• Last modified 651 days ago (July 12, 2017)


Economic group request falls flat with city council

City won’t commit money to countywide group without business plan

News editor

Hillsboro won’t give $44,500 to the new county economic development corporation until someone can spell out how the money will be used and how the city would benefit.

That was the message council members gave to Marion County Economic Development Corp. chairman Russell Groves at last week’s meeting.

“They don’t want to just throw money in a pot and say, ‘It’s there; go do what you want with it,’” city administrator Larry Paine said.

Hillsboro was the final potential funding partner approached by the development corporation after it secured five-year commitments from the county, Marion, and Peabody totaling $1,172,500.

In prepared remarks to the council, Groves apologized for putting the city off.

“Whether by personality conflict or poor decisions by our board, we have failed to approach you respectfully and ask for this conversation,” he said. “This isn’t how neighbors should treat each other. We did not intend to give offense. I am personally sorry if we did so.”

Groves said the development corporation intended to target such things as retention and growth of existing businesses, attracting new employers, and in skilled trades for workforce development. He said the group’s efforts would complement Hillsboro’s own economic development efforts.

Groves asked the council to consider giving $44,500 a year for five years, the same as Marion’s commitment.

However, Paine and the council wanted to see more specific plans for how the money would be spent and how their investment would benefit the city.

“He gave us a little more detail about what they plan,” Paine said. “But in my view, it was not enough to give the city council comfort that the funds that might come from the city of Hillsboro were adequately planned.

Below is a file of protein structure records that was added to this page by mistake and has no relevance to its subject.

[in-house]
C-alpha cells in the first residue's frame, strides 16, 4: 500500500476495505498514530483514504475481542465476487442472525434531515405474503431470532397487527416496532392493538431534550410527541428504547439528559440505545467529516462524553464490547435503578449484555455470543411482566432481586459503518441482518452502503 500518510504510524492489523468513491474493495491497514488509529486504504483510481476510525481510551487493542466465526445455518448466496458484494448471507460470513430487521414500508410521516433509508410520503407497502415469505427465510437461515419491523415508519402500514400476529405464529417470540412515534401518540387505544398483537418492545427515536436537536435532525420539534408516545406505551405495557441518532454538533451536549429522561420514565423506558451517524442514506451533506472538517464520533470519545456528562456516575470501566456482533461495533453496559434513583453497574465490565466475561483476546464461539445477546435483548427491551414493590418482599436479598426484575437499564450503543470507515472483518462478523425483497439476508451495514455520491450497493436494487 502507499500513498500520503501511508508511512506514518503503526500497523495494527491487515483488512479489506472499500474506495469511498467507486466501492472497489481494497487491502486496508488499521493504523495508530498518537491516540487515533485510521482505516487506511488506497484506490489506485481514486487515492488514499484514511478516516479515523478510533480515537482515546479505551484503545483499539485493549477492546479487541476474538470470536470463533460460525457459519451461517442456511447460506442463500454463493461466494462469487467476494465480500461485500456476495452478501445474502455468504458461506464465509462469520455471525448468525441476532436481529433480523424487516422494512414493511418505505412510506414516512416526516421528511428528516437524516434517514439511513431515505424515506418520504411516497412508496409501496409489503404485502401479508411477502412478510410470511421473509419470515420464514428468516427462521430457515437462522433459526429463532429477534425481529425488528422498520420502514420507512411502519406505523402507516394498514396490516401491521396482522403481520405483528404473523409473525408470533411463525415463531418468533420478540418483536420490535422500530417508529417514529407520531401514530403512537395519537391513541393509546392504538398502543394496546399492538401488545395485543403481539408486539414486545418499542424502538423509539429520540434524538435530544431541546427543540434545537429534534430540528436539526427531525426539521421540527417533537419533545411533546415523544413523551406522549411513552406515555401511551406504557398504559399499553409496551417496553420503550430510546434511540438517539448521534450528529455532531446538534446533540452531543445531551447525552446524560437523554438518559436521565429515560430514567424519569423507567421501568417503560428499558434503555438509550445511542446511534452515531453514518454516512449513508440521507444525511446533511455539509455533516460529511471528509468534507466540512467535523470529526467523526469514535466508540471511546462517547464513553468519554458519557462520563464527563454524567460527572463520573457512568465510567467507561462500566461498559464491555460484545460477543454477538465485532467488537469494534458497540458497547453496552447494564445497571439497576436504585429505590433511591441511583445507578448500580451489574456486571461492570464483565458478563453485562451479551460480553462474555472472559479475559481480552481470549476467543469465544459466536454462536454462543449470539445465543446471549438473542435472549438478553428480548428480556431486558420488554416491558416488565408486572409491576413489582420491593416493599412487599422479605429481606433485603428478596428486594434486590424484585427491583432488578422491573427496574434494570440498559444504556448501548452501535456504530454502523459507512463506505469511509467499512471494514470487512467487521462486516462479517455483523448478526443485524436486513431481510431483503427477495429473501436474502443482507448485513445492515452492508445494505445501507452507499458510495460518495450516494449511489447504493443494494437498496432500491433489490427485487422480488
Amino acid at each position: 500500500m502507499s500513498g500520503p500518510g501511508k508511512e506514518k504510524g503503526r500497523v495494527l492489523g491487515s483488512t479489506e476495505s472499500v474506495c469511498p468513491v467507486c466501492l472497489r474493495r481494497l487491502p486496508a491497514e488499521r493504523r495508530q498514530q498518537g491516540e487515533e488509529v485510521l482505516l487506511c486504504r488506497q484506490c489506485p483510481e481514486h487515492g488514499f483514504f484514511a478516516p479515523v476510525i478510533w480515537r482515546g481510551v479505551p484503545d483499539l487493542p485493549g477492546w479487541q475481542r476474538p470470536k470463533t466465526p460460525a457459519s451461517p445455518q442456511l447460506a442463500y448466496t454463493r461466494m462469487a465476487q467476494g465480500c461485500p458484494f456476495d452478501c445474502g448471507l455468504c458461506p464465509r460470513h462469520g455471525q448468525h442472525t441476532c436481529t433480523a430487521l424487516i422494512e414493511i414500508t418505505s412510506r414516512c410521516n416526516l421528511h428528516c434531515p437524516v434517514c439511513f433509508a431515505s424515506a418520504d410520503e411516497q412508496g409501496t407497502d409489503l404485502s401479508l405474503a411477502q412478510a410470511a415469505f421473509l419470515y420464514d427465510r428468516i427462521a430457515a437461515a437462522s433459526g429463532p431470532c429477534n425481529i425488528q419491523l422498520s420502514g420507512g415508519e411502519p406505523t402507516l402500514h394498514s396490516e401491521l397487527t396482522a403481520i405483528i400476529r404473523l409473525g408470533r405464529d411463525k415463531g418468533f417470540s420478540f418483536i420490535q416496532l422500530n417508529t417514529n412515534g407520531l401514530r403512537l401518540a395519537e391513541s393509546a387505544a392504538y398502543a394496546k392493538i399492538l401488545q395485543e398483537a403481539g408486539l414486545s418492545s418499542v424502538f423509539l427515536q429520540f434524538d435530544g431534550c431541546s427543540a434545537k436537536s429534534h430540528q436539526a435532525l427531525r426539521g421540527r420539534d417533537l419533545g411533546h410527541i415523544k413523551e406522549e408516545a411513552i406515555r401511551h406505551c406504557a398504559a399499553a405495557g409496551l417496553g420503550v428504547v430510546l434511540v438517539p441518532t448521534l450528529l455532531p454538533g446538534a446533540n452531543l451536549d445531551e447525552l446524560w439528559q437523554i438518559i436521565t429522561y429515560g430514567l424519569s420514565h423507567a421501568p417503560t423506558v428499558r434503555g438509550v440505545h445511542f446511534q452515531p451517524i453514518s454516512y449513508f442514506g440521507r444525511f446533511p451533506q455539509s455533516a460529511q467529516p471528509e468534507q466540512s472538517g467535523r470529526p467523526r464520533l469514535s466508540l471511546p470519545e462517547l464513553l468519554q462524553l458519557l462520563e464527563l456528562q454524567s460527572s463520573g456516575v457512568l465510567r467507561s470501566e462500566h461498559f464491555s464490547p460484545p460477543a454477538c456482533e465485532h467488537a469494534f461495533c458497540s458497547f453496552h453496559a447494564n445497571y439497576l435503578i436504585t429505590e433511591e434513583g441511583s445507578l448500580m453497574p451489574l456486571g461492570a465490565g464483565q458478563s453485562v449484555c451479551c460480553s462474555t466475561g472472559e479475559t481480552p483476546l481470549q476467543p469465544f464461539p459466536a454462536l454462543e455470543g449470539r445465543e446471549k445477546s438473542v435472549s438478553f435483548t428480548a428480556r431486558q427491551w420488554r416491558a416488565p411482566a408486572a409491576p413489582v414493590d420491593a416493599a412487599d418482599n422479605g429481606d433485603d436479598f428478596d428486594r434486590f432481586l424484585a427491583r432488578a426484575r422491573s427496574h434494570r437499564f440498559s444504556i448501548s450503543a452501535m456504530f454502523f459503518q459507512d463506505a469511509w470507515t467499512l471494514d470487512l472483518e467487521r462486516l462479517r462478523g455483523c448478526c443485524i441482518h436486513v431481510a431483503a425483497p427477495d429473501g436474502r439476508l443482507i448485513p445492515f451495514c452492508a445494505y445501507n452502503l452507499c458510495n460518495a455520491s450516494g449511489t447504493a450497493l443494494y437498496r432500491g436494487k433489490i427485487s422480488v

“They have the sense every dollar we raise in property tax should go for specific purposes for which we get benefit. Without that plan, there’s no obvious benefit being presented.”

Groves said the meeting was a good first step.

“What I intended to do with them was to open a conversation,” he said. “I needed to make sure that they understood that we respect them and we want their participation. What I didn’t want to do was to march in there and lecture them and give them a one-way presentation.”

The delay in approaching the council and the time needed to address the council’s request for more information could sink any chance of funding for 2018.

“It’s going to take some work in order to find a spot for it,” Paine said. “If there’s going to be an expenditure in 2018 for economic development, it needs to be in the budget that I’m presenting to the council next Tuesday. We’re having a public hearing on Aug. 1. At that point, I cannot raise the budget; I can only lower it.”

Groves said he would try to put together a more detailed business plan as quickly as possible.

“It’s going to take a little bit of packaging, but I intend to get it to them,” he said. “Given the budgeting process, I don’t know if this is going to work for them to join us financially. I know they’re joining us aspirationally.”

Paine agreed.

“That’s pretty much a fair assessment,” he said. “They’d like to be able to cooperate with this program, they’d like to be involved. They’d like to know the money they’re contributing is going to a particular master plan.”

In other business:

  • Economic development director Anthony Roy described the city’s upcoming participation in First Impressions, a program through Kansas State University. Teams of volunteers from Hillsboro and Council Grove will visit each other’s community to compile information about how first-time visitors might view them.
  • Acting as the public building commission, members decided to accelerate payments on city pool bonds by using $530,000 that has accumulated in a fund for that purpose. Doing so could allow the city to retire a half-cent sales tax one to three years earlier than its scheduled sunset in 2025.

Last modified July 12, 2017